I own a detailing business and routinely make $150/hr while working. You can get everything you need for $3,000 and make it back within 2 weeks. If you guys worked together on jobs, and put in 60 hours a week, you should be able to each pocket $6k - $8k per week after expenses.
Of you're hard working (which you are since you're willing to work 60 hours a week) and you're thorough (military dudes I've met are VERY thorough) then you'll have success in almost anything you try.
You've known eachother when you are under control by your sergeant and other bosses. Always doing what you're told.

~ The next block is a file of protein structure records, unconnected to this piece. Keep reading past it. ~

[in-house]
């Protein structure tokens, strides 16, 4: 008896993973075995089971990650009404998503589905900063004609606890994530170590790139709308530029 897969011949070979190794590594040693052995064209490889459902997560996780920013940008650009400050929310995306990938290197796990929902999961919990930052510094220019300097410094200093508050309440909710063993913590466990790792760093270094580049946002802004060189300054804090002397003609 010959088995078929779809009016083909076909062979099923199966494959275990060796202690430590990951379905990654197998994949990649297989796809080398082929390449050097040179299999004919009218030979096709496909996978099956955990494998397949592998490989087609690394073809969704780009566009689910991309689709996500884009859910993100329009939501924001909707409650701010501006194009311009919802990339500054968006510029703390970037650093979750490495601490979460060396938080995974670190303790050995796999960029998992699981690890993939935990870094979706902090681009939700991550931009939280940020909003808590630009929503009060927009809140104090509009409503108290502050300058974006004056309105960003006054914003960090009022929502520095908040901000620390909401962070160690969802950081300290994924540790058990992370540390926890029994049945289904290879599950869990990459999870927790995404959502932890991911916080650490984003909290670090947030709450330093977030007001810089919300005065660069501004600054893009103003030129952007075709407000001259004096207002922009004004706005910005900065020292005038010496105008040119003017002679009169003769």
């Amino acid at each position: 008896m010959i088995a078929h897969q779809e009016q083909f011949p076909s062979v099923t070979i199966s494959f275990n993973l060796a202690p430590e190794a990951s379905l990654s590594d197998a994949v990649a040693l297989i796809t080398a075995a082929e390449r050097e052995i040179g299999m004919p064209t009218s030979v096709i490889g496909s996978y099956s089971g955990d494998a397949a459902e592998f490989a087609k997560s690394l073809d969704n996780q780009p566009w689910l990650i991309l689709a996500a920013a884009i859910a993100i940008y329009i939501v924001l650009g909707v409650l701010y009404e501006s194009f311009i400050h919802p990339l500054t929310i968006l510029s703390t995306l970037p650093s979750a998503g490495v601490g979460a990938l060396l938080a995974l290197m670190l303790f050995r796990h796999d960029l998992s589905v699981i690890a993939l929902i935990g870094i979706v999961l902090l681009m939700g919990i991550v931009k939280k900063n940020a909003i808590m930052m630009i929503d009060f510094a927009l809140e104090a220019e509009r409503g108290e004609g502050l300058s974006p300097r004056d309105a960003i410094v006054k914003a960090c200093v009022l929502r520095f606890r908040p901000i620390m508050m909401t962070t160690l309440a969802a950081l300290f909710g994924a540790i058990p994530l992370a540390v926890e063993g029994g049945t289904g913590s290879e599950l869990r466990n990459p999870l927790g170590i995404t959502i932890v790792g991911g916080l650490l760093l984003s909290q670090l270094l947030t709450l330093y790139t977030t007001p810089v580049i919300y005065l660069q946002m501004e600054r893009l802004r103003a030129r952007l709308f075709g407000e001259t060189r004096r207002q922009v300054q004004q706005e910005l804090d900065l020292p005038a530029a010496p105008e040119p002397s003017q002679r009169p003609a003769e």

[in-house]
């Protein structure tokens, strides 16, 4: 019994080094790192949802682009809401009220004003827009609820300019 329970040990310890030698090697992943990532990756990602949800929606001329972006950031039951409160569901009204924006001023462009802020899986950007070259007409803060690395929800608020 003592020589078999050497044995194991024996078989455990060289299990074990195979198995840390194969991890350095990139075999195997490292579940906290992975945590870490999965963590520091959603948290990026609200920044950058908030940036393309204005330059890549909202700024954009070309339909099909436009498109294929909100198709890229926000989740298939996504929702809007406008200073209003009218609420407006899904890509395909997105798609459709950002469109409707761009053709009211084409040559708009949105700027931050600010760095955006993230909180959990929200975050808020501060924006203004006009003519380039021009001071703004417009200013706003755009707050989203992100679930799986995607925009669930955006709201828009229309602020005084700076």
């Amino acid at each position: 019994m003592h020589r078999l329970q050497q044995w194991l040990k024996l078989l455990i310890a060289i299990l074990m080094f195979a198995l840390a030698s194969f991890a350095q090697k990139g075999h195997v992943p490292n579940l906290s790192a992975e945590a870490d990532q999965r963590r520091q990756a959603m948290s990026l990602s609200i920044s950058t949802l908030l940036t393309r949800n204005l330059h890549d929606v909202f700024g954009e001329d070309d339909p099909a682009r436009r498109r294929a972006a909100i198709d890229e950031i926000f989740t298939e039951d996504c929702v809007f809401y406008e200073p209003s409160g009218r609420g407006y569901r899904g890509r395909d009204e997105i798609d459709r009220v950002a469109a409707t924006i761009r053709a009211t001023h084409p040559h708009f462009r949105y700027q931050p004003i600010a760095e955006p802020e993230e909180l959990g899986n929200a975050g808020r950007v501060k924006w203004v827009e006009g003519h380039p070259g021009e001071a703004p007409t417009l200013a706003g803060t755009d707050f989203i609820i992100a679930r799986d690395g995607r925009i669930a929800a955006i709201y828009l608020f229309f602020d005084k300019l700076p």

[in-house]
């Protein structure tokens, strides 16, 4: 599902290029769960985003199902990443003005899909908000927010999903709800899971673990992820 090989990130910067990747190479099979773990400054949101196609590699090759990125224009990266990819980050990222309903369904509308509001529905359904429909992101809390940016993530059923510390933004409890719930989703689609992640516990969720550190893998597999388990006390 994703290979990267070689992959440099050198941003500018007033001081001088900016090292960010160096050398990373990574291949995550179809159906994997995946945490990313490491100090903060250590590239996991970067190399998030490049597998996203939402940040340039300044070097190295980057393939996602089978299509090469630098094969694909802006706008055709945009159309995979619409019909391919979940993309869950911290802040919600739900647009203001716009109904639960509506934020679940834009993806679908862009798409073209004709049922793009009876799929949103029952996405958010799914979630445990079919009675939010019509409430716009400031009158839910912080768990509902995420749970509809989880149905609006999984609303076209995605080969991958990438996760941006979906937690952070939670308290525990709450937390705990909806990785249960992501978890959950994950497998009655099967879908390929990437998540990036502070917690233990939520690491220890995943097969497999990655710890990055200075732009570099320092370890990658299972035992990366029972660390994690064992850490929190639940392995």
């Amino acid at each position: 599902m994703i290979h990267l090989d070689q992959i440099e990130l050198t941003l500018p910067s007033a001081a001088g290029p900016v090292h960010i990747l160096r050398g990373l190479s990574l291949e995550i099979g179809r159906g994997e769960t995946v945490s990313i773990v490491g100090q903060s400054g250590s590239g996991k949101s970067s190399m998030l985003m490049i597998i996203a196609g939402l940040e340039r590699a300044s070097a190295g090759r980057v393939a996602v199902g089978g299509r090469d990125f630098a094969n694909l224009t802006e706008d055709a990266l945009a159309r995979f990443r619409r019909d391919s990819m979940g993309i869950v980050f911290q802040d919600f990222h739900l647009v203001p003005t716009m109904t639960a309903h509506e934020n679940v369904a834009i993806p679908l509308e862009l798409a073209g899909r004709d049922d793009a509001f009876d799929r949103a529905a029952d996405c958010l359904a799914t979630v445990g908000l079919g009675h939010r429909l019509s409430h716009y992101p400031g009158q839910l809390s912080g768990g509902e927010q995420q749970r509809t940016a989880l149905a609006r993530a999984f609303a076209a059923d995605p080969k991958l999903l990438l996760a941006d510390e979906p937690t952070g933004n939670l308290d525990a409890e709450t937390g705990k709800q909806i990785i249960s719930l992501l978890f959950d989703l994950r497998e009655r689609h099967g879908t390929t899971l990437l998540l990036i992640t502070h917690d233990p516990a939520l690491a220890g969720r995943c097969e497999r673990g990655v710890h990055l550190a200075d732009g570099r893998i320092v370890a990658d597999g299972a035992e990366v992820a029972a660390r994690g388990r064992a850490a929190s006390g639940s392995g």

It's a whole different world when you have no rules and governance and the defaults of character start to show
Goodluck to you, but I'd definitely not be doing this after my prior experience with partnerships.
If you're anywhere near a middle to large-sized city, you can make an absolute killing by transporting and installing household appliances.
I saw an ad on Craigslist where a company was offering the two people they wanted to hire as a team a minimum of $3,000/wk to do this. This means there's overhead there to pay the company owners for finding the work.
What I'm saying is, you and your friend could rent a box truck with a liftgate for a couple of weeks, make enough to then buy one, then make enough money to buy a second one. Then hire a team to drive that second truck. And on and on...
If you want to keep your friend, don’t go into business with him.
Good luck to you both.
As simeone who no longer has partners...the only ship that doesnt float...is a partnership.